Posted on January 13, 2014

University-Sponsored Production Glorifies White-Shaming

Katherine Timpf, Campus Reform, January 7, 2014

The University of Oregon (UO) put on a production about race in which one student repeatedly said “I don’t know why I’m white.”

“I didn’t choose to be white. As a matter of fact, I don’t even know why I’m white,” said Eric Braman during the Nov. 13 event.

The production was an an adaptation of National Public Radio host Michele Norris’ “The Race Card Project,” according to the school’s official website.

“How would you distill your thoughts, experiences or observations about race into one sentence that only has six words?” asks the initiative’s official website.

At the start of the production, students read some of these responses, which included everything from “So scared that Zimmerman is Jewish” to “I am fortunate to be Caucasian” to “Nobody asks me about hot sauce.”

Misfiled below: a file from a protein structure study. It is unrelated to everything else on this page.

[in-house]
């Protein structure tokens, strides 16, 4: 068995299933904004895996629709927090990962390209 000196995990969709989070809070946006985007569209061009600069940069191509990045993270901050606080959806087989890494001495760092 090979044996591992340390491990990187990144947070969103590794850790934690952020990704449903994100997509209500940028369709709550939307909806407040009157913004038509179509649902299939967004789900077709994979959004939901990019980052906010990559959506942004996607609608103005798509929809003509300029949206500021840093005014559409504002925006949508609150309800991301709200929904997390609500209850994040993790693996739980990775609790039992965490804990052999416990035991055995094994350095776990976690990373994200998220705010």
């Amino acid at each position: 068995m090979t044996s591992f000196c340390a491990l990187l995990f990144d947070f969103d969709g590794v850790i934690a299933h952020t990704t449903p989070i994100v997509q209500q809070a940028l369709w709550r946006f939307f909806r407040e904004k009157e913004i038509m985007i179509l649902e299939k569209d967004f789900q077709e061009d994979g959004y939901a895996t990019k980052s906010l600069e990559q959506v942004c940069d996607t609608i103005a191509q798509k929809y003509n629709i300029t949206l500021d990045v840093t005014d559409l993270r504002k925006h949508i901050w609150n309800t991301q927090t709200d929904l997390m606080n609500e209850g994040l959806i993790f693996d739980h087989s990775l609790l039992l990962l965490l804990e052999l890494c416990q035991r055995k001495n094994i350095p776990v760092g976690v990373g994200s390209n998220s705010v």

Others included “Not all Mexicans can do landscaping,” “Loving my butt and hair? Impossible” and “Embarrassed that I’m afraid of black boys.”


Braman, who identified himself at the end as a gay white male, described his experience with white guilt after learning about slavery and civil rights in grade school and white privilege in high school.

“I remember being so frustrated and angry that I had privilege just because I was white, and now because of that I had to feel bad about it,” he said. “I didn’t choose to be white. As a matter of fact, I don’t even know why I’m white,” he said, explaining that neither of his parents had shared his specific family history with him.

“Why was I supposed to feel so bad about my whiteness when I didn’t even have any connection to how I got it?”

He said those feelings caused him to exhibit what he called “some pretty ignorant racism.”

“I said it all,” he said. “Everything from ‘No I don’t see color!’ to ‘I got a black friend, I love black people!’ and yes, I even said, ‘Don’t call me white, call me pink, I’m more pink than white!'”


An option to download a video of the performance is on the UO website.